President Barack Obama's "bury the hatchet" meeting with Afghan President Hamid Karzai Wednesday at the White House ended with smiles and promises of future cooperation, as well as warnings from both that hard fighting and difficult political decisions lie ahead.
Mr. Obama's resolve to mend fences with Mr. Karzai was timely and essential. The president has already set a difficult goal for U.S. and NATO forces in Afghanistan, giving them little more than a year to quell the Taliban before he begins to remove troops from the country and turn Afghan security over to Afghan forces.
Achieving that goal will be difficult even with the full cooperation of President Karzai. Without his cooperation, it will be impossible.
The Afghan president has his shortcomings, and so does his government. But no matter how much the White House may fume over their weaknesses, it has been unwise to dwell on them to the exclusion of our mutual interests.
With the notable exception of Gen. Stanley McChrystal, the top U.S. commander in Afghanistan, Mr. Karzai has heard public criticism from nearly every senior administration official, including the American ambassador in Kabul, the secretary of state, the president's top national security adviser and Mr. Obama himself.
There is little doubt that this flood of negative comments, together with the president's pledge to start reducing U.S. military strength in July 2011, has weakened the Afghan president in his own country and made it easier for the Taliban to woo fence-sitters to their side.
President Obama is right to end this contentious pattern. He should tell his team to take their cues from Gen. McChrystal, who confers with Mr. Karzai regularly, offers him respect in public and includes him in his visits to the field.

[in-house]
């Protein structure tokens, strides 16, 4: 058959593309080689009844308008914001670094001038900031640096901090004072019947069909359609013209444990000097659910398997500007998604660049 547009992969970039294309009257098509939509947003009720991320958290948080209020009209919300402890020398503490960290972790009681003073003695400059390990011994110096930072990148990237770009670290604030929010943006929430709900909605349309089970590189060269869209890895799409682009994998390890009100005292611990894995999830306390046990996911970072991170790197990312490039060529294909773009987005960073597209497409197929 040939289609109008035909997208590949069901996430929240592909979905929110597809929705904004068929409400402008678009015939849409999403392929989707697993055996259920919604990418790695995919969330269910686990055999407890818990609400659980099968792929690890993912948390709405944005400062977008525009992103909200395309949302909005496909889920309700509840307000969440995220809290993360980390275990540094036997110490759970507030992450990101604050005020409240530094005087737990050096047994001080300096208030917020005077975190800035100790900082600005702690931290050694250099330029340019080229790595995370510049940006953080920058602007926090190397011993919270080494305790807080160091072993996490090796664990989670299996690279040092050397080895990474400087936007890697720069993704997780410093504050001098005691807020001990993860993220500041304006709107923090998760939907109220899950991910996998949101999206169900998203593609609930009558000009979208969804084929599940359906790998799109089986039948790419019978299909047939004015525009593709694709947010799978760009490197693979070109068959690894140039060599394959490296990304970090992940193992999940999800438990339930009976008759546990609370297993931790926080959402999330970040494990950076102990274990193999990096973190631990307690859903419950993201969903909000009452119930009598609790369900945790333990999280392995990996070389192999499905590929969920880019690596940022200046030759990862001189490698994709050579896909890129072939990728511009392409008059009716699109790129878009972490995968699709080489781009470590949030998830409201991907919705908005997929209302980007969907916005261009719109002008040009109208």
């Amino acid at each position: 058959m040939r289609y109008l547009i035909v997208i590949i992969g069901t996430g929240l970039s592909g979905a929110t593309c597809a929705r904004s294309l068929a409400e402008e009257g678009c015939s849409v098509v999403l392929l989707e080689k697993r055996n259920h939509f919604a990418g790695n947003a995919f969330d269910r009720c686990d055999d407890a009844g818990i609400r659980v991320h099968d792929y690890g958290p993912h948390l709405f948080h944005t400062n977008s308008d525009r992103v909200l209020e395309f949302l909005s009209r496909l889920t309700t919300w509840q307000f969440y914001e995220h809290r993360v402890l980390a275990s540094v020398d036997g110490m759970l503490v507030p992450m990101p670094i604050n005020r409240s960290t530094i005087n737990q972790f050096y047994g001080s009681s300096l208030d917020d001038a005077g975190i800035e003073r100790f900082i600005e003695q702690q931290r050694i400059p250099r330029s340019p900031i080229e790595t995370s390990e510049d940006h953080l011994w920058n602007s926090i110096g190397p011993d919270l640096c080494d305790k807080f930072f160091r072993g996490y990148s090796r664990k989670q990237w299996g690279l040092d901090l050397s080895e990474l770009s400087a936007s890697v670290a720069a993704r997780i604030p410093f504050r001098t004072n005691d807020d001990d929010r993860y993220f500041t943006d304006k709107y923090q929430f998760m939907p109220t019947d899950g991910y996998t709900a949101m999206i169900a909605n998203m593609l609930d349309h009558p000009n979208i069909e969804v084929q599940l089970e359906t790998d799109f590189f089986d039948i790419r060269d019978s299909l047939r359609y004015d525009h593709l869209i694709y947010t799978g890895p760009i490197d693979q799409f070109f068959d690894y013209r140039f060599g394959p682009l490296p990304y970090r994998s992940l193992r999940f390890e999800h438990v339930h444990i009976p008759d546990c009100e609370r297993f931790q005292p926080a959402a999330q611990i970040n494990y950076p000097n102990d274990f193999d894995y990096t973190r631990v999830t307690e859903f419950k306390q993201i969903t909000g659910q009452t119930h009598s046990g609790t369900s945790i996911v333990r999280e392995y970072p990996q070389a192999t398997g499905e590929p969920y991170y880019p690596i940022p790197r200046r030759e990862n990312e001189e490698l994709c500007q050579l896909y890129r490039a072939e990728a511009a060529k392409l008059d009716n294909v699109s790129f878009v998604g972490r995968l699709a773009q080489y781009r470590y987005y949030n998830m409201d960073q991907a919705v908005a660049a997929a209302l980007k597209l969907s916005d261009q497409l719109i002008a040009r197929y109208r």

Mr. Obama should replace Ambassador Karl Eikenberry, who called Mr. Karzai "not ... adequate" in a cable leaked to the press. That disdain for the Afghan president is bound to rankle him.
Mr. Eikenberry, a retired Army lieutenant general, once commanded U.S. forces in Afghanistan and has extensive political contacts throughout the country.
But his presence in Kabul presents ongoing problems, and he appears to have a strained relationship with Gen. McChrystal, who has a different military strategy and a different command style.
The U.S. military and diplomatic team in Kabul should speak with one voice aimed toward one focus -- stabilizing the nation by defeating the forces of extremism. And that goal must be clearly expressed by President Obama, who should consider reviving a practice of his predecessor, George W. Bush, by holding regular telephone talks with President Karzai to discuss mutual concerns.
The conflict in Afghanistan is too important to be undermined by counterproductive sniping among allies.